Metaphor as a technique is utilized, with a comparison being made between the inevitable aspect of human suffering, to that of human birth and the eventual nurturing of human life. Personification is also showcased, with lines 12 and 13 providing the endowment of abstract conceptions with living qualities. Satire is also utilized when the literary work displays an overall criticism of the above human follies, such as the luxury ship’s ignorance of the victim Icarus, especially when he was facing grave danger, by way of drowning. The setting or situational contexts as a technique, is also utilized effectively, comparing and contrasting various perspectives, with reference to the twin aspects of human endeavor and suffering (Fussell 54).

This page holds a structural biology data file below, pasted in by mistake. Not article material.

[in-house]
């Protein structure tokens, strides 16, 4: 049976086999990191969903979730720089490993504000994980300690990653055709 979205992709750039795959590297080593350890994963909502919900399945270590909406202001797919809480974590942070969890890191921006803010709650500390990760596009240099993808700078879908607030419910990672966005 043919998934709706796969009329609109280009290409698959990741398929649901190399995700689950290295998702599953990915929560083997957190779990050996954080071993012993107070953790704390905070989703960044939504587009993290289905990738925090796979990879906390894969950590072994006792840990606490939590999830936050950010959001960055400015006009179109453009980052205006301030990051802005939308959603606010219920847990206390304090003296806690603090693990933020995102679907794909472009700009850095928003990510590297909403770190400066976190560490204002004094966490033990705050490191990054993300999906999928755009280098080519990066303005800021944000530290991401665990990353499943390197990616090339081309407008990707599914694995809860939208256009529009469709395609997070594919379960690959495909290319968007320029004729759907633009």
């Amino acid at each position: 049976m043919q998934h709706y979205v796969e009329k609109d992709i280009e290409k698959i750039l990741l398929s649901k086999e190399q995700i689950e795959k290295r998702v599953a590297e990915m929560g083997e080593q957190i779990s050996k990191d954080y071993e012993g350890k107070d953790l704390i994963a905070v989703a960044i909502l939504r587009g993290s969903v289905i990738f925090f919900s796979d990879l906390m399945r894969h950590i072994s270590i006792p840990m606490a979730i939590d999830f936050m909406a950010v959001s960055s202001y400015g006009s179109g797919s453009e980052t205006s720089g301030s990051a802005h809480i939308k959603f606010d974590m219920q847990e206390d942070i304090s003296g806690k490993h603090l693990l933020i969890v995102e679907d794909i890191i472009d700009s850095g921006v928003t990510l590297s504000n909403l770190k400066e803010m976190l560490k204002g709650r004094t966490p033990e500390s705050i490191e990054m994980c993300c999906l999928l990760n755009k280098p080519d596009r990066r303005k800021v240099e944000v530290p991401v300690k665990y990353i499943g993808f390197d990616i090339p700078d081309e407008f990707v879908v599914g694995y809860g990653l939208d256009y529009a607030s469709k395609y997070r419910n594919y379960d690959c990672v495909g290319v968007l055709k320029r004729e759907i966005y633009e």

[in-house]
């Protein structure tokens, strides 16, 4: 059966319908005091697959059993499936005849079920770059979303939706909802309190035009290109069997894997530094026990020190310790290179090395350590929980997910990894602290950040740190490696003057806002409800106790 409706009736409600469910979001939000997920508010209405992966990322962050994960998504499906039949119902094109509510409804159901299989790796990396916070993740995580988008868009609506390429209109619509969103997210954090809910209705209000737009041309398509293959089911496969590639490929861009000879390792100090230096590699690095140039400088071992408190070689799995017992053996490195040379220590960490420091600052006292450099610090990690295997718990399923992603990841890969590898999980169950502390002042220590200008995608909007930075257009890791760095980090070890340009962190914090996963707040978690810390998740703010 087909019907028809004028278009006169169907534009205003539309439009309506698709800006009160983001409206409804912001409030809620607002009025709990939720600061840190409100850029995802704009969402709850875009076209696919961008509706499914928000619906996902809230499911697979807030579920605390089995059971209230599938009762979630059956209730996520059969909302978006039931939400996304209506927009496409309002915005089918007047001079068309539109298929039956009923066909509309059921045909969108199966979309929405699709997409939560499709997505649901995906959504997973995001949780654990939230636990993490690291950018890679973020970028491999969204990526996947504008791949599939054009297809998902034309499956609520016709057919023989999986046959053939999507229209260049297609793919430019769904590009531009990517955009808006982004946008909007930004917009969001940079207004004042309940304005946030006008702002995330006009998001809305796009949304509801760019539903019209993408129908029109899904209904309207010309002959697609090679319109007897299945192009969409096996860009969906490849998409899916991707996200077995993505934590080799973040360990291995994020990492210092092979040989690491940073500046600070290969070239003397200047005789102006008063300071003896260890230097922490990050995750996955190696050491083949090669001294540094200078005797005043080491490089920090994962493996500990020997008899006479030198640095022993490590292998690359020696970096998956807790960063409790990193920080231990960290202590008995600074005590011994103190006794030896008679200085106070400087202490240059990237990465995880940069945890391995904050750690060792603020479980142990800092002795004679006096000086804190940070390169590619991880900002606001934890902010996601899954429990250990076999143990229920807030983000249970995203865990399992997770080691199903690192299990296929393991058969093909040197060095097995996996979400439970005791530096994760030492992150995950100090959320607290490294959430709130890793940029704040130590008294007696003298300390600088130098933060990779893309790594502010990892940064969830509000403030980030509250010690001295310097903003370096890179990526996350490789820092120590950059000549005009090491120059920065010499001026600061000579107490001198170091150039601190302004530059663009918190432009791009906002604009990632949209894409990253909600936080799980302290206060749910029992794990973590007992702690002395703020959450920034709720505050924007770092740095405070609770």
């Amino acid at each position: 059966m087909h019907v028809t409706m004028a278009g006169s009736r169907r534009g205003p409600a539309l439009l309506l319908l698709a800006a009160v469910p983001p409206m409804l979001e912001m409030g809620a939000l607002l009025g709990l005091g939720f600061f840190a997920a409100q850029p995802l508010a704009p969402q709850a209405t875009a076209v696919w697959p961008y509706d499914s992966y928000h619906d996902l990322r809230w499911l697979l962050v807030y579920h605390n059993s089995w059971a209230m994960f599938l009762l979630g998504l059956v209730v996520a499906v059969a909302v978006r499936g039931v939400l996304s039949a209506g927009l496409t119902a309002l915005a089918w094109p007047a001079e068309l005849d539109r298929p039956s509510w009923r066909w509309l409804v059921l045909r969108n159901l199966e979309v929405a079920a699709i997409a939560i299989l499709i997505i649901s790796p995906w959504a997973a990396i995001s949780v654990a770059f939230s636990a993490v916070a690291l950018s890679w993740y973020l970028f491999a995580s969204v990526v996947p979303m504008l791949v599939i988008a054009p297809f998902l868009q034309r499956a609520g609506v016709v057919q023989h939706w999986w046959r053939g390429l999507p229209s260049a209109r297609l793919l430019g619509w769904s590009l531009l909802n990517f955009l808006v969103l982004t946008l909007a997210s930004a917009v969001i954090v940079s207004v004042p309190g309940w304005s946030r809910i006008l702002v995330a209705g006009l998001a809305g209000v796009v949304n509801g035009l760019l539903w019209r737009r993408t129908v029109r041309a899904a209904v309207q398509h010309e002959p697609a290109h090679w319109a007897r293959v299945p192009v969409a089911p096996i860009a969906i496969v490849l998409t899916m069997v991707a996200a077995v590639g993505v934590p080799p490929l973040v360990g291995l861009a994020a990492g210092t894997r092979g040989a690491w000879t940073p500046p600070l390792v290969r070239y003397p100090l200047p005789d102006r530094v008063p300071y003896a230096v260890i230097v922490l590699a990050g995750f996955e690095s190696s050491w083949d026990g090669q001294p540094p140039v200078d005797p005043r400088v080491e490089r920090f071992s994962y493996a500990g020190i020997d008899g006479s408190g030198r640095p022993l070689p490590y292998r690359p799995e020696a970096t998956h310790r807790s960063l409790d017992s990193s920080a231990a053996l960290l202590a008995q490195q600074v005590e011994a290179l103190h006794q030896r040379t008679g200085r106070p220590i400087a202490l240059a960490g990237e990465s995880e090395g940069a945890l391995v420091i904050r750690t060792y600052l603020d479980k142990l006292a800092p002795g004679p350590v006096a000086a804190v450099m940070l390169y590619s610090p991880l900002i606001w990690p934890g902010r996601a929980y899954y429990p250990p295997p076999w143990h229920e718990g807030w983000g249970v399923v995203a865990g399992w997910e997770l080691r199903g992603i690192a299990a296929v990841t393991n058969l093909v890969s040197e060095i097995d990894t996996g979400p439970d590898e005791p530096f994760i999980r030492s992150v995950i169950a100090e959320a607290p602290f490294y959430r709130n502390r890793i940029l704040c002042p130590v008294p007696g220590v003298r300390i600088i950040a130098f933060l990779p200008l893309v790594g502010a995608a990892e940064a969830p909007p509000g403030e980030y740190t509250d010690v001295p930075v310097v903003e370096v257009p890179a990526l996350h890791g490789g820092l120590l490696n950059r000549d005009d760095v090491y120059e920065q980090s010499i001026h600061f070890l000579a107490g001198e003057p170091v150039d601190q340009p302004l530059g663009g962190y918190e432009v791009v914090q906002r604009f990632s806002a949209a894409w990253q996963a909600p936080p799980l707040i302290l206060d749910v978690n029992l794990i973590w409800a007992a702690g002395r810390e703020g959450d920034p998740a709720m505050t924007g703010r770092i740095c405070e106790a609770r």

In conclusion, the poet enriches the text, which though short in length, provides various pertinent aspects of the existing social contexts and situations as experienced by various people, both in individual and group contexts. By way of utility of poetic style, language and technique, various aspects are symbolically showcased in light of other existent social contexts.